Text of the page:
We have developed Mab against the Env protein of JSRV that give intense staining of lung tumors in sheep infected with JSRV and in mice exposed to an AAV6 vector encoding JSRV Env. These Mab recognized tumors in all JSRV-infected sheep examined (n = 29) from multiple countries. The antibodies did not recognize similar urethane-induced lung tumors in mice. Both urethane- and JSRV Env-induced lung tumors have the same histologic appearance, express the type II alveolar cell marker surfactant protein C and most do not express the Clara cell marker CC-10 [10, 18, 32]. The Mab did not recognize alveolar type II cell hyperplasia or other cell types in a variety of diseases in sheep that were not the result of JSRV infection. We also found that at least two of the Mab recognized the Env from ovine ENTV in tumors induced in mice by exposure to an AAV6 vector encoding ENTV Env , and in a sheep with nasal adenocarcinoma associated with ENTV infection. Together these results indicate that the Mab are highly specific for ovine betaretrovirus Env expression, and would provide a useful diagnostic test for JSRV, and possibly for ENTV as well.
The current accepted nomenclature for lung cancer resulting from JSRV infection is ovine pulmonary adenocarcinoma. The primary reason for its characterization as a malignant disease is because of the observation of metastases consisting of lung tumor epithelial cells, which occurs to a variable extent in sheep . However, the main tumor type we see in JSRV-infected sheep and in JSRV Env-expressing mice is adenoma, consistent with the previous description of the disease as an adenomatosis. Given our results in sheep and in mice, and the fact that what kills these animals is breathing difficulty, it seems the primary effect of JSRV infection, mediated through the Env protein, is to cause proliferation of lung epithelial cells. In JSRV-infected sheep, such proliferation typically increases lung fluid production and thereby facilitates aerosol transmission of the virus produced by epithelial cells. Metastasis may occur as the result of additional genetic changes resulting from virus replication and integration, or resulting directly from Env expression and stimulation of cell proliferation, but these appear not to be the primary effects of virus infection or Env expression.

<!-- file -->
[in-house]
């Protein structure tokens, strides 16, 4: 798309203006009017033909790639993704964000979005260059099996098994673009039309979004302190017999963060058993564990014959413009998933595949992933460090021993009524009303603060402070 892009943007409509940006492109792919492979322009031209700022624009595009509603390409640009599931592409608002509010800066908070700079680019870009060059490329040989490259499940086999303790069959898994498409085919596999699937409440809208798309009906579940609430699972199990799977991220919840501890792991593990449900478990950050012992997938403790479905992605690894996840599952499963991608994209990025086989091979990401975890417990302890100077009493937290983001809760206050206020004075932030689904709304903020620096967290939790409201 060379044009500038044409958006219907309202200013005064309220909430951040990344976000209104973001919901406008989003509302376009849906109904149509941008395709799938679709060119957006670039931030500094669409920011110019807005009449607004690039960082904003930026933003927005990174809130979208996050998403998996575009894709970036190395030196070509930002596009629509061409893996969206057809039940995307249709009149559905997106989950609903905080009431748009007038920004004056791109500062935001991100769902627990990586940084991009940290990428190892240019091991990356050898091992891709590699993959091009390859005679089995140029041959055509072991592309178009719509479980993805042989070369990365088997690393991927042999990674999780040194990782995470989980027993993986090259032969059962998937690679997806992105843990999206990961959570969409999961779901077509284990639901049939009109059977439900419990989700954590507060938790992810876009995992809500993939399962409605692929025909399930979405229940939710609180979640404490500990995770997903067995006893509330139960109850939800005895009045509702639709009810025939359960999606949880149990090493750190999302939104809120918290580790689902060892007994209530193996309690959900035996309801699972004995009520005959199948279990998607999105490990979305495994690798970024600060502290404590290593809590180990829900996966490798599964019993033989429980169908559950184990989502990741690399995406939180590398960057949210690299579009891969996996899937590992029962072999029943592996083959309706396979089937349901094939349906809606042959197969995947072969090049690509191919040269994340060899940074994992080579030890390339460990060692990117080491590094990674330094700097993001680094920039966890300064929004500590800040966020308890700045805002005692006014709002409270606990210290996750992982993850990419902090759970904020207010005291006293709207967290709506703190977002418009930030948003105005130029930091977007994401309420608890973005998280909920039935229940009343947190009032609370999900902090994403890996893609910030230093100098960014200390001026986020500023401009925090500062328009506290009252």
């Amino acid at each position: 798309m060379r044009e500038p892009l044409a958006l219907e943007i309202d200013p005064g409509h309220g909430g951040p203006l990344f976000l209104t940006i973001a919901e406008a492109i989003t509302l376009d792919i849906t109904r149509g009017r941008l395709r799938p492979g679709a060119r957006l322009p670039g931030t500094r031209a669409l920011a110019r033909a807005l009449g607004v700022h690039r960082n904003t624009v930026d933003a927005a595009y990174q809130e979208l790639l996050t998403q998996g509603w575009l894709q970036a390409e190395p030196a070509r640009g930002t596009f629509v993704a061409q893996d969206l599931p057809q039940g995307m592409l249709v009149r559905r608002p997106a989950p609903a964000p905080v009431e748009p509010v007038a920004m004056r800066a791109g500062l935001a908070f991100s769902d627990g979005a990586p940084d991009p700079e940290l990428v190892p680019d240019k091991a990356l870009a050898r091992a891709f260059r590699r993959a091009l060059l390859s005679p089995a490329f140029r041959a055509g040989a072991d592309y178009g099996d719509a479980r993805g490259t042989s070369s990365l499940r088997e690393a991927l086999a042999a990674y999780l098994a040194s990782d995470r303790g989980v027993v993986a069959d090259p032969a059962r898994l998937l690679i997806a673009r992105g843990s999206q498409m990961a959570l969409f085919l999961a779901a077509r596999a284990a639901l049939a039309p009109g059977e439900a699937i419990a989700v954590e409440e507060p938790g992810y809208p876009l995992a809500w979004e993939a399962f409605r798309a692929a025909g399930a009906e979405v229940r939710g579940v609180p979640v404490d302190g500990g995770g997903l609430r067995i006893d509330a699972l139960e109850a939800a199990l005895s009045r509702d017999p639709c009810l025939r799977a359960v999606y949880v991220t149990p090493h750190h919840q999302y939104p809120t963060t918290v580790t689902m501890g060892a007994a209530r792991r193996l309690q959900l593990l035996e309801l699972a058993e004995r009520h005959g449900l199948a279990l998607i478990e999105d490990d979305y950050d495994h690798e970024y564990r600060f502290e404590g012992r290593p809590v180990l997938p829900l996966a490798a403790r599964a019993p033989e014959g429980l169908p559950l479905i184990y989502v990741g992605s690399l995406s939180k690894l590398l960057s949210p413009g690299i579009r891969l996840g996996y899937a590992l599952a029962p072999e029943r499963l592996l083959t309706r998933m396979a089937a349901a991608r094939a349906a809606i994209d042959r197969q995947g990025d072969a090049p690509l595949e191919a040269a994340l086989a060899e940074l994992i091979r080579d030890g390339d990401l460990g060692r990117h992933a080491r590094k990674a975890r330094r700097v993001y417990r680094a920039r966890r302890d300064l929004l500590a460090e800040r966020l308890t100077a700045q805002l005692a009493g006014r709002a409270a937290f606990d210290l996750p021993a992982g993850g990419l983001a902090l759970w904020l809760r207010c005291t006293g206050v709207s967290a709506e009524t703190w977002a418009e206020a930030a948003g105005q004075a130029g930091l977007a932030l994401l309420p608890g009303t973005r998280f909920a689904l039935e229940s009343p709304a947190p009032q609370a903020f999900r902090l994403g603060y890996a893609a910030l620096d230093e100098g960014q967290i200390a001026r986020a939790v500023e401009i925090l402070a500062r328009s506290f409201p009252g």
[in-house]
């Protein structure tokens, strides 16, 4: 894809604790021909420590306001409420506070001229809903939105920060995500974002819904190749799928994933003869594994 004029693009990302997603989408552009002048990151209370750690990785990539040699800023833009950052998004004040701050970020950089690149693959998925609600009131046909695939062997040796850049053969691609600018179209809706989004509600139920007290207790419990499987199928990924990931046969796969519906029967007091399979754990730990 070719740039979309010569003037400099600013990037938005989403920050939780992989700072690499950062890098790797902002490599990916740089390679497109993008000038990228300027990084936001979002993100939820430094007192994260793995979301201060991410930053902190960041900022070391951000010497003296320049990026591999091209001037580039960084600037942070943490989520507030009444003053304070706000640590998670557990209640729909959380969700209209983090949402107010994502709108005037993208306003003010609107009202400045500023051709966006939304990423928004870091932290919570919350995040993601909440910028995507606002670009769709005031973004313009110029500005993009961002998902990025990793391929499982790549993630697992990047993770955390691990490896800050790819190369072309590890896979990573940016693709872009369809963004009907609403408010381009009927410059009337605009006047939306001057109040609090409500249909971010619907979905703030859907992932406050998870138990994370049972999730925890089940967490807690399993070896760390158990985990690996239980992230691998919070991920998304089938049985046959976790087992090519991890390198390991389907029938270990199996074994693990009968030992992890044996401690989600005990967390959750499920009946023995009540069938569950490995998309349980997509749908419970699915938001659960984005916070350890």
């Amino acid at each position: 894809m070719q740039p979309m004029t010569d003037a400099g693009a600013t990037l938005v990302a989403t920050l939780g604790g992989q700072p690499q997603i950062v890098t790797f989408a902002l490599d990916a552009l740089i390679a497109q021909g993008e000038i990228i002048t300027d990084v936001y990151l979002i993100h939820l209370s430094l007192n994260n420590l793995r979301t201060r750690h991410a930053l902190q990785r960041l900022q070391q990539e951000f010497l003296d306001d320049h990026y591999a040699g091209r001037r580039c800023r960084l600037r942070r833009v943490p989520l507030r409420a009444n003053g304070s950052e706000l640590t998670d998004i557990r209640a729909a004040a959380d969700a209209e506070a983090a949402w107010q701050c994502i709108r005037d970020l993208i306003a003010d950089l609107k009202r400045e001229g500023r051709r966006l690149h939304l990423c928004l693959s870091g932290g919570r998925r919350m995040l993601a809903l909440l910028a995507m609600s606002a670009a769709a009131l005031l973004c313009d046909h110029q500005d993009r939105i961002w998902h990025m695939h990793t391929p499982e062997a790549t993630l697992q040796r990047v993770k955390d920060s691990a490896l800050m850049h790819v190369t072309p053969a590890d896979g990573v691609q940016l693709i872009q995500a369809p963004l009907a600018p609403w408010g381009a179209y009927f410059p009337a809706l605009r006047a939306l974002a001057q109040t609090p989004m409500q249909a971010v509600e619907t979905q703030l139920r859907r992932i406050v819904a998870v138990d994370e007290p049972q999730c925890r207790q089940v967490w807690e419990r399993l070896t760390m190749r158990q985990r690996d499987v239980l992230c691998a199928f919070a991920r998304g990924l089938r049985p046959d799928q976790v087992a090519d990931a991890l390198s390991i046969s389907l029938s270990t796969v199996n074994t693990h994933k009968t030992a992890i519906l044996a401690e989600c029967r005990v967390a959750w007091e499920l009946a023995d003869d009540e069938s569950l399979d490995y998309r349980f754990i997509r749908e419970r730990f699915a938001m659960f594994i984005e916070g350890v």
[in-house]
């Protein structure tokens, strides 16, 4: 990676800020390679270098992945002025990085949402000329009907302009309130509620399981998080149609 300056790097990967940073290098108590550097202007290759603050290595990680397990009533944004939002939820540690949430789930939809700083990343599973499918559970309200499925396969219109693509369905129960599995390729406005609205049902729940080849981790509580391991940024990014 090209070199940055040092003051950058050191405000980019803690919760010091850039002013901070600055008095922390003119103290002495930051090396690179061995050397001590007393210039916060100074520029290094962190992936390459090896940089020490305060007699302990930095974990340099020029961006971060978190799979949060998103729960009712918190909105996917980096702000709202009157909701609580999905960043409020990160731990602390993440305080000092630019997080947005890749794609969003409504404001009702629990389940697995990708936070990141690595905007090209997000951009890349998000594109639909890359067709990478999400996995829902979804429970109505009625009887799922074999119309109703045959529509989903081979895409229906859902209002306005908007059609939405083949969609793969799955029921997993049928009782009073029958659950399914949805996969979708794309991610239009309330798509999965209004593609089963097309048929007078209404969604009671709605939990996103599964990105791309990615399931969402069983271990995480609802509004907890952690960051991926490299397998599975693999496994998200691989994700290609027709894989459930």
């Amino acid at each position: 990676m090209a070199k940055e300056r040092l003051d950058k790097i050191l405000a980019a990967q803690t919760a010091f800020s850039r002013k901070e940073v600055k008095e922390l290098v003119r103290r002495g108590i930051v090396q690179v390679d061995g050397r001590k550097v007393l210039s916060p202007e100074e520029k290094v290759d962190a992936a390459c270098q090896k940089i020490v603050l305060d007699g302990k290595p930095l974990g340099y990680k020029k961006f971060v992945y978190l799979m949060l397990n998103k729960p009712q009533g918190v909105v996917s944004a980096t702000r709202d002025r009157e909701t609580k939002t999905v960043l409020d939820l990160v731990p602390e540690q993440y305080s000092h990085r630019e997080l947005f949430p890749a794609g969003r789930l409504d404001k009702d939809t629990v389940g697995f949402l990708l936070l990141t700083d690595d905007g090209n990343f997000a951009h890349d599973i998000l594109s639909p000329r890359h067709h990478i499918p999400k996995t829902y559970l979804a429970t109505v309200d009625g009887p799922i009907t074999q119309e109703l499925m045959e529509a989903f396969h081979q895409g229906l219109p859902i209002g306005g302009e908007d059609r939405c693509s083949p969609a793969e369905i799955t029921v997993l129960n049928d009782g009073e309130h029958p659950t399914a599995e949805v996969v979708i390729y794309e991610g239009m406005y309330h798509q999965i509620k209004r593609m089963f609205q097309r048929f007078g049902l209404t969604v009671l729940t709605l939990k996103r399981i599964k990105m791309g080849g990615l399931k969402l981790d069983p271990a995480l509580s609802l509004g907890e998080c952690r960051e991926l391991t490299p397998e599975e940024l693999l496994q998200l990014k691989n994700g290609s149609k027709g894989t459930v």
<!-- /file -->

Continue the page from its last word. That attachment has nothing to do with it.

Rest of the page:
It is remarkable how little Env Mab staining we observe outside of tumors in mice and sheep. Others have reported similar results in sheep by using polyclonal antibodies to detect JSRV Env or capsid proteins [31–33], but our use here of highly specific Mab that give intense staining of Env-expressing cells helps to rule out the presence of low levels of Env expression outside of tumors. In mice we know that an AAV6 vector encoding AP (ARAP4) can transduce all epithelial cell populations in the airway with relatively high efficiency , yet we see no Env staining in large or small airways or in histologically-normal alveoli in mice exposed to the AAV6 vector ARJenv, which like ARAP4 contains a strong Rous sarcoma virus promoter to drive gene expression. It is known that oncoproteins can have both growth-promoting and toxic effects in cultured cells , and perhaps only lung stem cells that are the progenitors of tumors can tolerate expression of the potent Env oncoprotein, while Env expression is toxic to the more differentiated cells.